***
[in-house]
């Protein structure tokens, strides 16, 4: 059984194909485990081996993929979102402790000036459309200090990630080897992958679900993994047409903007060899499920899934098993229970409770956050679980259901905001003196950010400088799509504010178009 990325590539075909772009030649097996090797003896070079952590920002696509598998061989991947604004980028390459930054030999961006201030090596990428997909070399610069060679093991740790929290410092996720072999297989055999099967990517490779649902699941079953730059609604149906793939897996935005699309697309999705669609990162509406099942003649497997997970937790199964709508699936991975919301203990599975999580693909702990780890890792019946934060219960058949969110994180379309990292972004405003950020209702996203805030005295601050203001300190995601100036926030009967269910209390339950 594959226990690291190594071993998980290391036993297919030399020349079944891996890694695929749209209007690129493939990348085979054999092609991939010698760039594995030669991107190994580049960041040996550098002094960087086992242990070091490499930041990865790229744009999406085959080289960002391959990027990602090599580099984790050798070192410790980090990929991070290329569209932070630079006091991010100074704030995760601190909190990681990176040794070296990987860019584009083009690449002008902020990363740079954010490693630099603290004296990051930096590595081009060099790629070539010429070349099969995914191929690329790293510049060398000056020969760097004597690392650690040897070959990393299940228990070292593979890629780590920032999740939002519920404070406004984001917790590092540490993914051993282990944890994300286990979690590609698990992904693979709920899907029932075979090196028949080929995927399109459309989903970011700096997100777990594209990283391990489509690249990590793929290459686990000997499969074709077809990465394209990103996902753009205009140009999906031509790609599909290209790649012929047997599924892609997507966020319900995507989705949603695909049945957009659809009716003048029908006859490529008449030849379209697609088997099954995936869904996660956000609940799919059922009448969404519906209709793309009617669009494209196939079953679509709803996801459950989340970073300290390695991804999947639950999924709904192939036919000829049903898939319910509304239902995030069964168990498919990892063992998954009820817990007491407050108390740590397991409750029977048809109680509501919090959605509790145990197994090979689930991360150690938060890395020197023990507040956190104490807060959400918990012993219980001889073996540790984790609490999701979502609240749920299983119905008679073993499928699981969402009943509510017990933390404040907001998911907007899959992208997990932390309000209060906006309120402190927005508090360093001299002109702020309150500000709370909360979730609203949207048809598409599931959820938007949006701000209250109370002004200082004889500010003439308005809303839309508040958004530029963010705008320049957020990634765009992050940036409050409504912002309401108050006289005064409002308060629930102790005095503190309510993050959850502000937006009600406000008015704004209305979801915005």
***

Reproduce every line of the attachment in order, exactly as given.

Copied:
[in-house]
């Protein structure tokens, strides 16, 4: 059984194909485990081996993929979102402790000036459309200090990630080897992958679900993994047409903007060899499920899934098993229970409770956050679980259901905001003196950010400088799509504010178009 990325590539075909772009030649097996090797003896070079952590920002696509598998061989991947604004980028390459930054030999961006201030090596990428997909070399610069060679093991740790929290410092996720072999297989055999099967990517490779649902699941079953730059609604149906793939897996935005699309697309999705669609990162509406099942003649497997997970937790199964709508699936991975919301203990599975999580693909702990780890890792019946934060219960058949969110994180379309990292972004405003950020209702996203805030005295601050203001300190995601100036926030009967269910209390339950 594959226990690291190594071993998980290391036993297919030399020349079944891996890694695929749209209007690129493939990348085979054999092609991939010698760039594995030669991107190994580049960041040996550098002094960087086992242990070091490499930041990865790229744009999406085959080289960002391959990027990602090599580099984790050798070192410790980090990929991070290329569209932070630079006091991010100074704030995760601190909190990681990176040794070296990987860019584009083009690449002008902020990363740079954010490693630099603290004296990051930096590595081009060099790629070539010429070349099969995914191929690329790293510049060398000056020969760097004597690392650690040897070959990393299940228990070292593979890629780590920032999740939002519920404070406004984001917790590092540490993914051993282990944890994300286990979690590609698990992904693979709920899907029932075979090196028949080929995927399109459309989903970011700096997100777990594209990283391990489509690249990590793929290459686990000997499969074709077809990465394209990103996902753009205009140009999906031509790609599909290209790649012929047997599924892609997507966020319900995507989705949603695909049945957009659809009716003048029908006859490529008449030849379209697609088997099954995936869904996660956000609940799919059922009448969404519906209709793309009617669009494209196939079953679509709803996801459950989340970073300290390695991804999947639950999924709904192939036919000829049903898939319910509304239902995030069964168990498919990892063992998954009820817990007491407050108390740590397991409750029977048809109680509501919090959605509790145990197994090979689930991360150690938060890395020197023990507040956190104490807060959400918990012993219980001889073996540790984790609490999701979502609240749920299983119905008679073993499928699981969402009943509510017990933390404040907001998911907007899959992208997990932390309000209060906006309120402190927005508090360093001299002109702020309150500000709370909360979730609203949207048809598409599931959820938007949006701000209250109370002004200082004889500010003439308005809303839309508040958004530029963010705008320049957020990634765009992050940036409050409504912002309401108050006289005064409002308060629930102790005095503190309510993050959850502000937006009600406000008015704004209305979801915005």